GREEN BAY – A recurring trend has developed this offseason whenever there's a discussion surrounding which receivers are primed to compete for the Packers' No. 2 and No. 3 jobs.
In most cases, Geronimo Allison, Marquez Valdes-Scantling, Equanimeous St. Brown, J'Mon Moore and Jake Kumerow are the names most commonly associated with being candidates to line up next to two-time Pro Bowler Davante Adams in 2019.
After the first four public practices of organized team activities and minicamp, however, fourth-year receiver Trevor Davis has quietly inserted himself into that conversation.
"A guy that may have been forgotten a little bit is Trevor Davis," Head Coach Matt LaFleur after Tuesday's minicamp practice. "I've been really impressed with him. I feel like he's come a long way. The effort and the intensity level with which he practices has certainly improved."
Davis, the longest-tenured receiver on the Packers' roster besides Adams, has flown under the radar due to a mix of injuries and opportunity in recent years. Playing behind stalwarts Jordy Nelson, Randall Cobb and James Jones at different intervals of his career, the former fifth-round pick has caught eight passes for 94 yards on 193 offensive snaps through three NFL seasons.
Davis carved out a niche on the Packers' special team units, finishing third in punt return average (12.0) and tied for seventh on kickoff returns (22.8) in 2017, before a hamstring injury limited to him to only two appearances last year.
Finally healthy again, Davis not only has adjusted well to the special teams units of new coordinator Shawn Mennenga, but he's also making the most of the offensive reps thrown his way.
Last week, Davis garnered a roar of applause from fans gathered at Clarke Hinkle Field when the 6-foot-1, 188-pound receiver soared to pull down an 18-yard pass from quarterback Aaron Rodgers during a move-the-ball team period in practice.
Based on Rodgers' testimony, it wasn't the first time Davis has made those type of plays this spring.
"He's making a lot of plays," Rodgers said. "We joke about how the perfect throw to Trevor is behind him, way in front of him or above his head where he's got to jump, because he's almost 100 percent on those plays. … Every day, there's been one play he's made that jumps out on the film."
Davis' calling card has always been his speed. As a rookie, he was considered one of the fastest players on the roster after running a 4.42 in the 40 at the 2016 NFL Scouting Combine.
That athleticism made him an ideal fit for the Packers' return team and their coverage units, where he formed a potent one-two punch with fellow receiver Jeff Janis as gunners on the punt teams for a time.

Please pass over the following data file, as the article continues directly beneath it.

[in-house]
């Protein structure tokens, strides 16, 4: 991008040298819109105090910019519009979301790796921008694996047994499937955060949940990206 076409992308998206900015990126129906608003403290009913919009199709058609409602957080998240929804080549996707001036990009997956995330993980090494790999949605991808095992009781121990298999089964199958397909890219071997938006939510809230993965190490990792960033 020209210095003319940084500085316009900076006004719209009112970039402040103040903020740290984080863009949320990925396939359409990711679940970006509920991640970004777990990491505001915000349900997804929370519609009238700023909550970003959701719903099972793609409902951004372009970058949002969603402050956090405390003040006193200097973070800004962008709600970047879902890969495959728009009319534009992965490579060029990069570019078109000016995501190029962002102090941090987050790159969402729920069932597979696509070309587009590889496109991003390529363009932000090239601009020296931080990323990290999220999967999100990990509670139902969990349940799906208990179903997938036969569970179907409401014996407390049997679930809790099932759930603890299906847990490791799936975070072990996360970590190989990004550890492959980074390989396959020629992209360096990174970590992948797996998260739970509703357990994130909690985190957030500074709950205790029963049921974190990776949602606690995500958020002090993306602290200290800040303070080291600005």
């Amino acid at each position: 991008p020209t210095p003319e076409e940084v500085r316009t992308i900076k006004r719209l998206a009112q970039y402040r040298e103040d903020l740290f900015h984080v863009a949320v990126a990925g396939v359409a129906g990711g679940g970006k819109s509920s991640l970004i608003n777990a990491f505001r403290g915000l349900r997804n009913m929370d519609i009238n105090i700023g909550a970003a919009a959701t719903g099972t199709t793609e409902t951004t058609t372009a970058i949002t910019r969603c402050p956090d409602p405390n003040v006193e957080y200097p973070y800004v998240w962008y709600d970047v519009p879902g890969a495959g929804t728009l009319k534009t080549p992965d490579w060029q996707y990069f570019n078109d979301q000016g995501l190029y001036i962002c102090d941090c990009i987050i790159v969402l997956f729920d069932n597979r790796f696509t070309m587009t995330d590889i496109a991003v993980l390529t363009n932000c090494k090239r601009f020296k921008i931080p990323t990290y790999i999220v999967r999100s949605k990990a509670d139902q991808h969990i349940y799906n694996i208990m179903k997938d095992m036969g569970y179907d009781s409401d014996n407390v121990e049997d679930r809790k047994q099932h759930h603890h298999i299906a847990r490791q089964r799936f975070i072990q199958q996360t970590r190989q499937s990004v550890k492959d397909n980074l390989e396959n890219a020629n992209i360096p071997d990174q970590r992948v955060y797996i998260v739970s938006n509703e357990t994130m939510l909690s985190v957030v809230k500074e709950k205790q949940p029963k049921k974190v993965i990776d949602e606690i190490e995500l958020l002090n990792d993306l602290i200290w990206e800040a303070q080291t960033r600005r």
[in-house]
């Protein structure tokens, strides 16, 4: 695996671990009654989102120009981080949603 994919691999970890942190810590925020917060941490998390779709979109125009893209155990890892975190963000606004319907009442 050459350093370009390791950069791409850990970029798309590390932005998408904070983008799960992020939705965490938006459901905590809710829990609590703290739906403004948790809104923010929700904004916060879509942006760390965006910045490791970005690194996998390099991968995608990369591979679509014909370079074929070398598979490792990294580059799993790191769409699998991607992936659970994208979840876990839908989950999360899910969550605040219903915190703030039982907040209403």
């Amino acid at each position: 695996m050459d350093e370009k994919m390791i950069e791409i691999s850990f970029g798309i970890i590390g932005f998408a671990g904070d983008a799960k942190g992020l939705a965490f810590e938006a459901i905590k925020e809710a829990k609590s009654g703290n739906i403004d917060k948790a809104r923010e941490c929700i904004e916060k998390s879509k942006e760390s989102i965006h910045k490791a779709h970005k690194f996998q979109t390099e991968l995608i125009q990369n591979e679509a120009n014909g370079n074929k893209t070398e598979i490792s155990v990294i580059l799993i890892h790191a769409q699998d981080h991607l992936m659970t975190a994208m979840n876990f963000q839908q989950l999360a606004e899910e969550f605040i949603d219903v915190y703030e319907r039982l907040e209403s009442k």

Davis might have received a look at receiver last offseason if it hadn't been for the hamstring injury, which forced him to start the year on injured reserve. He was activated off IR in November, only to aggravate the injury two weeks later in Minnesota.
Davis hasn't experienced any setbacks so far this spring, which has enabled him to be a full participant throughout the installations of LaFleur's new offense.
"It's something I've never been through. I've never really had any hamstring issues," Davis said. "I just had to push through it and figure out all the steps. Really going through it helped me out a lot to figure out my body and what I need to get right. I feel really good coming into this one."
While Davis has put himself in contention for offensive snaps once training camp begins in late July, he still figures to play a part in the Packers' plans for their renovated special teams. Addressing reporters on Tuesday, Rodgers lauded Davis as a "top five" returner when he's healthy.
Having played against Davis during his time as Cleveland's special teams coordinator in 2016, Mennenga has a good feel for the type of playmaker he's inheriting and is excited about how Davis could potentially fit into his scheme.
"He's got a lot of big-play ability, having experience back there returning kickoffs and punts," Mennenga said. "But the other thing I think people forget about is he's also a good cover player. He's a good gunner and he's a good cover player on kickoffs. To get a guy that can return both punts and kickoffs and cover kicks is invaluable."
Davis hopes to compete for playing time at both receiver and returner. He believes the fresh start LaFleur's offense presents partnered with the experience of playing three years with Rodgers will only help him in achieving those goals.
"I'm coming in here as though it's a clean slate," Davis said. "I'm coming in here to compete, and at the end of the day if we all compete, we have a really good receiver room and we can all make each other better."